Available on JSTOR at: doi.org/10.2307/3334635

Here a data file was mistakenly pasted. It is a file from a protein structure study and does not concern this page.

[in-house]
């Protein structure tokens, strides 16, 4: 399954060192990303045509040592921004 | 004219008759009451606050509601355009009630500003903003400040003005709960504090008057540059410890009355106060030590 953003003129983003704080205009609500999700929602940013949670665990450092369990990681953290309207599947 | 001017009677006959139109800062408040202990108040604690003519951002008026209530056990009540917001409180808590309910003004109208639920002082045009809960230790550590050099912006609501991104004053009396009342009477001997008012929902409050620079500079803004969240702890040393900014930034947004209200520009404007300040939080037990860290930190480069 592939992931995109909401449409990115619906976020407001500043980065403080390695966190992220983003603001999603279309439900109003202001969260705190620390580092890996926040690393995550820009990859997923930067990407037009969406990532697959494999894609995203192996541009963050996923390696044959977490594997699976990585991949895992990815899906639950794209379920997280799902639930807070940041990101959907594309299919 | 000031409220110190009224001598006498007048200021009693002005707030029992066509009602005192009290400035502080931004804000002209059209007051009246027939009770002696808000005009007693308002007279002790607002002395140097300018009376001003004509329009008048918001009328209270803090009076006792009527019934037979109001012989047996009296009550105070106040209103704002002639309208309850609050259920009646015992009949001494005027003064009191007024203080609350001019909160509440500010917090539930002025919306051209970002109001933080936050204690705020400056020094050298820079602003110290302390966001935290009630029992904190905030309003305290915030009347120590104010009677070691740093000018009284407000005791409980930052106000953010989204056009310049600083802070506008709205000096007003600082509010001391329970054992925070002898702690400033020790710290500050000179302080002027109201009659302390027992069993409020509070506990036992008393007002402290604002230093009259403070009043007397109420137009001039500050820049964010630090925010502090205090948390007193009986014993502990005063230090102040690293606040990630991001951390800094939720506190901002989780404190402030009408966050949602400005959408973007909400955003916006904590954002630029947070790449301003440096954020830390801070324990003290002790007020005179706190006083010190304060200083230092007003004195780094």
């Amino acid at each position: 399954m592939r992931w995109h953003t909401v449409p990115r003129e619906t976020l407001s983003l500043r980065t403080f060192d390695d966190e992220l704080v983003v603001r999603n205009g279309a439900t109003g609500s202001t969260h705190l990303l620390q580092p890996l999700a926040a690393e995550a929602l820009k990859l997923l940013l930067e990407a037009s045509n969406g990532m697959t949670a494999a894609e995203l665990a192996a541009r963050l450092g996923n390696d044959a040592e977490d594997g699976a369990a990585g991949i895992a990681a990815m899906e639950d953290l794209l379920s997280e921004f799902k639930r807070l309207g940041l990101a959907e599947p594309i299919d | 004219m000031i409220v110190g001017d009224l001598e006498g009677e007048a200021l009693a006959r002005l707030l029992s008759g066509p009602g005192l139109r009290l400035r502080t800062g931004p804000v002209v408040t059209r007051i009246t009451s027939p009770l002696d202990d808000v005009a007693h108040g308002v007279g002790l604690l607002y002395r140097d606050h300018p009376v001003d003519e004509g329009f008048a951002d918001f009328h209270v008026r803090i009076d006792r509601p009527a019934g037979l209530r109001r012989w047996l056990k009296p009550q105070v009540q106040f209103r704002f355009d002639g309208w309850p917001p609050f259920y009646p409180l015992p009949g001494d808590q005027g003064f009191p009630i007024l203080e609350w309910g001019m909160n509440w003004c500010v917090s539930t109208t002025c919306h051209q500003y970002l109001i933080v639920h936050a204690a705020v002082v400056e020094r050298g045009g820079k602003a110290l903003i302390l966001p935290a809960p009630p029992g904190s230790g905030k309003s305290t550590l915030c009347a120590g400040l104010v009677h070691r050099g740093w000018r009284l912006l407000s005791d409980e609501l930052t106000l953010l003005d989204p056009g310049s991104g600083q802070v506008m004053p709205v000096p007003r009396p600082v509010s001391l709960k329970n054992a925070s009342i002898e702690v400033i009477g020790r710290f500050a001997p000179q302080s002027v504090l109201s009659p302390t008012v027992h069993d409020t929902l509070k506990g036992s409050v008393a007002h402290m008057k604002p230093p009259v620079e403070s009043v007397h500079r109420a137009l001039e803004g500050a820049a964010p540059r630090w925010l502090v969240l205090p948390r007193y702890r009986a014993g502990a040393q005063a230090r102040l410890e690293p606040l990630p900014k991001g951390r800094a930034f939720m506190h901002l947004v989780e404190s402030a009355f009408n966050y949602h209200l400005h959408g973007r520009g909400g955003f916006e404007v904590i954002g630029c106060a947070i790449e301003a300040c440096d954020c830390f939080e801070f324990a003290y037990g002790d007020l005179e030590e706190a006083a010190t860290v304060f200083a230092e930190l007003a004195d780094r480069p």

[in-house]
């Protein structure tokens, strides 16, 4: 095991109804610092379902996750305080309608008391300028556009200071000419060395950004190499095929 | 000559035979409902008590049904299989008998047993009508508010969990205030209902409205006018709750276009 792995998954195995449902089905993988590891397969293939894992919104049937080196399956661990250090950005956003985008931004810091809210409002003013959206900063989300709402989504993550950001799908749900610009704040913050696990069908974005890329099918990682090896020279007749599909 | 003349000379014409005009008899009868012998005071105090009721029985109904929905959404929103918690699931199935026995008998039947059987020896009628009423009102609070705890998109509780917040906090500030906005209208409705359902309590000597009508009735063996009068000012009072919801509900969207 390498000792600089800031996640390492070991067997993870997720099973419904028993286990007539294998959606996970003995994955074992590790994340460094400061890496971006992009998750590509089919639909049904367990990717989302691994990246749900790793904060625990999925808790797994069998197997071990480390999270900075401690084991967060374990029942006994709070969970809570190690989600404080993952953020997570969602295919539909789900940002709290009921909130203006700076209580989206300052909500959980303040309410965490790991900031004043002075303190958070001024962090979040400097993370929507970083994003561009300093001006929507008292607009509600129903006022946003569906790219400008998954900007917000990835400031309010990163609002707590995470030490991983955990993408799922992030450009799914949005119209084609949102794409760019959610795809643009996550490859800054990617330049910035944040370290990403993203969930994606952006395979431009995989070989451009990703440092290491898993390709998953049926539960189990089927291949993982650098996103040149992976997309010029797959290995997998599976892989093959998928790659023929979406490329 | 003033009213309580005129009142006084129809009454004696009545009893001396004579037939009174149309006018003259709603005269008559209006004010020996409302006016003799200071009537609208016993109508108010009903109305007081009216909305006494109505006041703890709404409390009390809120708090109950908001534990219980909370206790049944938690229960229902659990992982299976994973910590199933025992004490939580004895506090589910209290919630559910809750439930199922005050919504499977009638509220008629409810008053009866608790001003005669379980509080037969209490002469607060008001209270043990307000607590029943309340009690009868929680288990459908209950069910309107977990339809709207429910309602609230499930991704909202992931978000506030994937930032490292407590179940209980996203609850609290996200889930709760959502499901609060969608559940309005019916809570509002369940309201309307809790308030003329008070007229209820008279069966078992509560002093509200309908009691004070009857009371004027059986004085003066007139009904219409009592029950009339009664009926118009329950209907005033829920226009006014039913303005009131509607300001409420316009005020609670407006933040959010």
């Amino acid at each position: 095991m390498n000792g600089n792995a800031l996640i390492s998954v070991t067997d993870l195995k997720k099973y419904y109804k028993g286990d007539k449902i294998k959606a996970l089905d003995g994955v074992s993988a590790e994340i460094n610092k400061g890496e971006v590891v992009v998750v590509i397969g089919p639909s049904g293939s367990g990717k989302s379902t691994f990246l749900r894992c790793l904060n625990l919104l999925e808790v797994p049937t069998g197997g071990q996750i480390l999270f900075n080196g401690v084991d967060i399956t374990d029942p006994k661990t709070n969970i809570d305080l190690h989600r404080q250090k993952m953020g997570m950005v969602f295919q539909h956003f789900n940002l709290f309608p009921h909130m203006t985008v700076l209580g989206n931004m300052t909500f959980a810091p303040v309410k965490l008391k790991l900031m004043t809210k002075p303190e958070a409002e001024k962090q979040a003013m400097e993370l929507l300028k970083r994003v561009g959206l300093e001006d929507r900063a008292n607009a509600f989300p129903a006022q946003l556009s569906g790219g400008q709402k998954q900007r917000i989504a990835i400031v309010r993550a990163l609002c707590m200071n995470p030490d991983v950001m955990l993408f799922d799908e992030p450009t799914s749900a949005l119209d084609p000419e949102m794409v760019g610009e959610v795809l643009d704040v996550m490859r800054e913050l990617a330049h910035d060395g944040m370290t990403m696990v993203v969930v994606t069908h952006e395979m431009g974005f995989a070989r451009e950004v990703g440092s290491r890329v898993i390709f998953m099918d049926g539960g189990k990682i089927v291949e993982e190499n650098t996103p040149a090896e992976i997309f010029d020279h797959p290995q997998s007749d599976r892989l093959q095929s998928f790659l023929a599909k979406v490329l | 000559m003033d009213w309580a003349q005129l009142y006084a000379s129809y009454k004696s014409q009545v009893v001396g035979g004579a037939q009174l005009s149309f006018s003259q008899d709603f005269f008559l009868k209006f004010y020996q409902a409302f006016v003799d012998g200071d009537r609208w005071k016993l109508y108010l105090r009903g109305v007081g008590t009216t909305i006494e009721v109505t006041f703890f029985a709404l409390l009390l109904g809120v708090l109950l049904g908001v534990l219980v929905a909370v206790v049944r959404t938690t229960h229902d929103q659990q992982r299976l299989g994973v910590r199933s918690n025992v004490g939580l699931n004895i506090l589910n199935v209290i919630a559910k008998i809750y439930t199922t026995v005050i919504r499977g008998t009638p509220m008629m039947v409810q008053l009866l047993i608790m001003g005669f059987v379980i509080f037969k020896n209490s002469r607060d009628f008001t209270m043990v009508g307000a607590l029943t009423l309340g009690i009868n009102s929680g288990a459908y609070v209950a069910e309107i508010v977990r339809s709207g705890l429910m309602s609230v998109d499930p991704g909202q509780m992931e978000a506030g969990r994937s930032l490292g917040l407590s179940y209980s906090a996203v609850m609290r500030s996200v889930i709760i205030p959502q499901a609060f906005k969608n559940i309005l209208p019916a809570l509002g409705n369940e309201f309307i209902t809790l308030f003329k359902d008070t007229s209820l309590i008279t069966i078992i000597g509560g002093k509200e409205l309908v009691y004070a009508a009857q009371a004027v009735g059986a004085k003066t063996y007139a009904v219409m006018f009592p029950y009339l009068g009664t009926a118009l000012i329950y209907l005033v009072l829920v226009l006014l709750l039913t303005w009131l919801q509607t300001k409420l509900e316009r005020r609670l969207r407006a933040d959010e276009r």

Nuruddin Farah is a writer from Somali. We came into correspondence after the publication of his first novel in London From a Crooked Rib. Since then he has continued to write in many styles – poems, a play, a new novel to be called A Naked Needle from the Arabic proverb “The needle that stitches the clothes of people remains naked itself.” He continues to experiment with “mind tricks” and wrote this short story for African Arts. “I hope you like it,” he wrote “because if you don't like it, I'll be disappointed as I re-touched on it keeping your magazine in mind.” “Of Silence, of Noise” is an extraordinary piece of work. Resisting the temptation to attempt even minimal editing, we have allowed its curious and casually idiomatic style to stand as the writer intended it, with its evocative and unexpected vocabulary: the woman “niddle-noddled her head”; the man “beat my heels on the floor like an angry cow.” There is a paradoxical mixture of artifice and colloquial simplicity in this language. He writes, “Truth is strange and bitter.” This dictum becomes the motive for his haunting and confident narrative.

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